Kaiu-so is a large 19,880m² garden created on the former site of a Nanzen-ji sub-temple dissolved by the government during the Meiji period (1868-1912). It was named Waraku-an (“Villa of Harmony and Peace”) by Inabata Katsutaro, the well-known dyed product and motion picture entrepreneur who purchased this land in 1905. After Inabata died in 1949, the villa was bought in 1953 by Omiya Kurakichi, who made it his residence and changed its name to Kaiu-so*, the name it is still referred to by today.
The garden is broadly divided into upper and lower tiers. On the lower tier, there is the main house and a pond garden with a stream and waterfall. In particular, the 15m “Zuiryu Waterfall,” so named by the politician Saionji Kinmochi because it faces Mt. Zuiryu, and the borrowed landscape of the Higashiyama Mountains in the background make for a magnificent view.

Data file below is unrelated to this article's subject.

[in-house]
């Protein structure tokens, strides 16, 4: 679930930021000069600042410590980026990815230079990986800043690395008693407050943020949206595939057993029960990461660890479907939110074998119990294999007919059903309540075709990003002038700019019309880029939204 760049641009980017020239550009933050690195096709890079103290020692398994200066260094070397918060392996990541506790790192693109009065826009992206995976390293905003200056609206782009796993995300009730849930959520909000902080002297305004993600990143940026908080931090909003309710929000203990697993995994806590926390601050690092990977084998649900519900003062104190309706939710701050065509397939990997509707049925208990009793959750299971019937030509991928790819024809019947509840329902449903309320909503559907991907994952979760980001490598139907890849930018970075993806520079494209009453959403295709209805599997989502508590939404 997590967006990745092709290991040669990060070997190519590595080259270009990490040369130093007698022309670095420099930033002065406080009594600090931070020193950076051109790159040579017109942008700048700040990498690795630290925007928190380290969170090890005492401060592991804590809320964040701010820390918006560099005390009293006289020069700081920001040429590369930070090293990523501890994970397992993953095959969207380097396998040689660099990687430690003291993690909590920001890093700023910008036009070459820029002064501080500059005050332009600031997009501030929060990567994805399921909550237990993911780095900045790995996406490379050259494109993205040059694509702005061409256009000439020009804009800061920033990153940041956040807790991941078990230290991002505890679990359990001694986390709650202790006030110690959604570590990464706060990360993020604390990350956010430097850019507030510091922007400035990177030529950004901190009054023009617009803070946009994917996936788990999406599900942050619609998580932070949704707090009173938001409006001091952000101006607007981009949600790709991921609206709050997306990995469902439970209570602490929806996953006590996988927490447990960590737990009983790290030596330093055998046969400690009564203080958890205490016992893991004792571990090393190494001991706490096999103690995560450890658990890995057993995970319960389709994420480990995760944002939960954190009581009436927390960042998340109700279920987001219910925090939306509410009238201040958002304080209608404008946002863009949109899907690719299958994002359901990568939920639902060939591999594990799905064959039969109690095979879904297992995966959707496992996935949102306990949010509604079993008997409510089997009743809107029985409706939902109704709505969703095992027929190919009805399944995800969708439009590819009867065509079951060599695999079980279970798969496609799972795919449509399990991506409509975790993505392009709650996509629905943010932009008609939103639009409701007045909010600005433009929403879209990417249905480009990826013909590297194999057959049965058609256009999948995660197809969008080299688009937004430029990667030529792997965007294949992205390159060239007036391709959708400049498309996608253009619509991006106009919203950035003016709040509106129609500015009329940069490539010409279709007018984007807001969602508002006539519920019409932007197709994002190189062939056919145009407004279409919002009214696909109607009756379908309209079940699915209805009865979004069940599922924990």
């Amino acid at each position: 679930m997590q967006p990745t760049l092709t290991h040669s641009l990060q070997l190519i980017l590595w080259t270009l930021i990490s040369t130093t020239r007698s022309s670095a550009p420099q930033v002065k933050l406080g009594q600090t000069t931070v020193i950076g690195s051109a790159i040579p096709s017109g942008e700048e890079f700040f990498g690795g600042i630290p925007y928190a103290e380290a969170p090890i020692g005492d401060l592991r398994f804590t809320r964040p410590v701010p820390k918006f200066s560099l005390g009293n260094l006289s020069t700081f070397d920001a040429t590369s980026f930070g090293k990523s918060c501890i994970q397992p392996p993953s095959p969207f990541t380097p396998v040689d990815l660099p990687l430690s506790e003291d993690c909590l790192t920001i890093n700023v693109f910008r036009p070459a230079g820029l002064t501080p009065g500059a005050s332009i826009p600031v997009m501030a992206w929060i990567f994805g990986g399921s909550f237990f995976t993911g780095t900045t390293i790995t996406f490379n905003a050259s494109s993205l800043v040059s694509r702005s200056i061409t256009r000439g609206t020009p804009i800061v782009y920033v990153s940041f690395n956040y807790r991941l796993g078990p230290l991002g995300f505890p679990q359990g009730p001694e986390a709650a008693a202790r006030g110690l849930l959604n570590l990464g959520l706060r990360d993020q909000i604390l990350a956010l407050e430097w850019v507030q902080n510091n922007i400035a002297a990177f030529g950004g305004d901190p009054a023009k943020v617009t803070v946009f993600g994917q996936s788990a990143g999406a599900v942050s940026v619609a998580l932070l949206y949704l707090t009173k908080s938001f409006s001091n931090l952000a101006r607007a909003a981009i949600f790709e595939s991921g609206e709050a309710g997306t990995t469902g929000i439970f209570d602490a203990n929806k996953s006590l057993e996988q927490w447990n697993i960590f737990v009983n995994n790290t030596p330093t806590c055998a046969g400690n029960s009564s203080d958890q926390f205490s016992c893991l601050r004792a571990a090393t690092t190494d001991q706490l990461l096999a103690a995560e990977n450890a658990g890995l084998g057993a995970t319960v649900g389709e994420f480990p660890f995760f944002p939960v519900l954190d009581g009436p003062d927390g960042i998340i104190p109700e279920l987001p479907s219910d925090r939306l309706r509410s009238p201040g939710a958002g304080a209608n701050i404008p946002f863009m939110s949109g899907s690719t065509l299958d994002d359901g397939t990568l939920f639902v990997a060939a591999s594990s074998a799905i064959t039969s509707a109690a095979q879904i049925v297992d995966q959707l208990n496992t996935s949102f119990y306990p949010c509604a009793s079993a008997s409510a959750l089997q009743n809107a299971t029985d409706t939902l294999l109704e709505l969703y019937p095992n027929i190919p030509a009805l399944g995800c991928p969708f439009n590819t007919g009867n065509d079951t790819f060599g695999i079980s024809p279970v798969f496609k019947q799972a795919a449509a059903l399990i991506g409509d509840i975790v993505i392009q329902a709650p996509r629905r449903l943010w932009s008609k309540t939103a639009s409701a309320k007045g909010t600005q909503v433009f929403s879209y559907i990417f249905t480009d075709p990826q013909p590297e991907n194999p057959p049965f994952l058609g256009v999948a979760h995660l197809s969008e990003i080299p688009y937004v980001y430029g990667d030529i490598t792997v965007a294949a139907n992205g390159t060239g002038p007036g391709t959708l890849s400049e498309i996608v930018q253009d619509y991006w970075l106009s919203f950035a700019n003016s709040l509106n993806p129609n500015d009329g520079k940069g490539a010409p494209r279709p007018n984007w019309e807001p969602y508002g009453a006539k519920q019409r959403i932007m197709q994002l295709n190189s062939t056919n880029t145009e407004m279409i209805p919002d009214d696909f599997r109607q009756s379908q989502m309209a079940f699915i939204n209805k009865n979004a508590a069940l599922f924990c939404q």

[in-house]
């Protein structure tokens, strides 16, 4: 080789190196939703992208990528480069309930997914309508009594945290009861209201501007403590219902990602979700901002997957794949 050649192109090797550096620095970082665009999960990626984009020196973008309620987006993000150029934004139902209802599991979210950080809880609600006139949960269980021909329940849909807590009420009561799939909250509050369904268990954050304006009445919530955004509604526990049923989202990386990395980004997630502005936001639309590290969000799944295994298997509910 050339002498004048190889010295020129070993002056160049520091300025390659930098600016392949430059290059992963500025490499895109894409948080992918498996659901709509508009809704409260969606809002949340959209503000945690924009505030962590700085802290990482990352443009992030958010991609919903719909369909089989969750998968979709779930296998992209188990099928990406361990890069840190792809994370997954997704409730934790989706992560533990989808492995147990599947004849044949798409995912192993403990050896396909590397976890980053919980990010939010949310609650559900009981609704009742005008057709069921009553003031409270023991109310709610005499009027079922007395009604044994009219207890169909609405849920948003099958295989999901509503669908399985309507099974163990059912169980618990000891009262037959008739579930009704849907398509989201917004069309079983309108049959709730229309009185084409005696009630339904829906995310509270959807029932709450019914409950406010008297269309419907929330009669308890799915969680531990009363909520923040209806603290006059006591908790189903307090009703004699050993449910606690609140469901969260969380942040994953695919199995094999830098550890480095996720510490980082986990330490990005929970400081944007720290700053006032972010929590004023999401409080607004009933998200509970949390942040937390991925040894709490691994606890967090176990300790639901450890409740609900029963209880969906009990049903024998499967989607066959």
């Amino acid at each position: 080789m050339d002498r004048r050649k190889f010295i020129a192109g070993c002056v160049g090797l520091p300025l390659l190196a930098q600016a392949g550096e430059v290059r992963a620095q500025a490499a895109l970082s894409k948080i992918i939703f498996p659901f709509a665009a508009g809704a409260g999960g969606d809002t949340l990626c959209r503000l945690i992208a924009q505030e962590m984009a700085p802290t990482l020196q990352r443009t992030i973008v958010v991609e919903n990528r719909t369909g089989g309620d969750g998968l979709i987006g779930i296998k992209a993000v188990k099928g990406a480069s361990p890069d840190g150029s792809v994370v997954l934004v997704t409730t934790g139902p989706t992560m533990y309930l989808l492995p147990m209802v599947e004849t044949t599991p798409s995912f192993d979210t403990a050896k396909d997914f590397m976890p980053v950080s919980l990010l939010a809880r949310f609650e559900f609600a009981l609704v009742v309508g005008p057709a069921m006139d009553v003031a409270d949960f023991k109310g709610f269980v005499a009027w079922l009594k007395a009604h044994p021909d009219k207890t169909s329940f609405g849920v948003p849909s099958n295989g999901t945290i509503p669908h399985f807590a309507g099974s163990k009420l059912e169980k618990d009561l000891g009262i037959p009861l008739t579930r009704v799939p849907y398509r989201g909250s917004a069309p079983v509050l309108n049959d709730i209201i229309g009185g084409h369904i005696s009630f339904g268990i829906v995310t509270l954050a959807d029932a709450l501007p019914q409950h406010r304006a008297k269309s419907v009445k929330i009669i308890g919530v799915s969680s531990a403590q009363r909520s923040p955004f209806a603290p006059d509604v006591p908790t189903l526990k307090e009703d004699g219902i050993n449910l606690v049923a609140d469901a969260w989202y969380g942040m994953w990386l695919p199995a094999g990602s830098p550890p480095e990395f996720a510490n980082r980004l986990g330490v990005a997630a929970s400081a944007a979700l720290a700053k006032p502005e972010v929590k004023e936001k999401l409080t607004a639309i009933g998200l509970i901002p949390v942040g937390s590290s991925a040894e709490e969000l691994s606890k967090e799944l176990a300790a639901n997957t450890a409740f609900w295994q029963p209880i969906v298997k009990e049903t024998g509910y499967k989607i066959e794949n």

The upper tier has a thatched roof tearoom with a panoramic view of Kyoto, and there is also a tunnel built halfway up the slope leading to the tearoom that has a sunken basin arrangement in it. Thus, this is a superior-quality garden that makes full use of the large elevation differences in its topography.
*The name Kaiu-so literally means “A Villa with Something There,” and is adopted from the Zen saying, “There seems to be something, but there isn’t; there seems to be nothing, yet there’s something there.”
Location: Sakyo-ku, Kyoto
Accessibility: not open to the public
Garden construction period: in Meiji era
Historical Transition of the Kaiu-so Garden and its Restorative Study (PDF)
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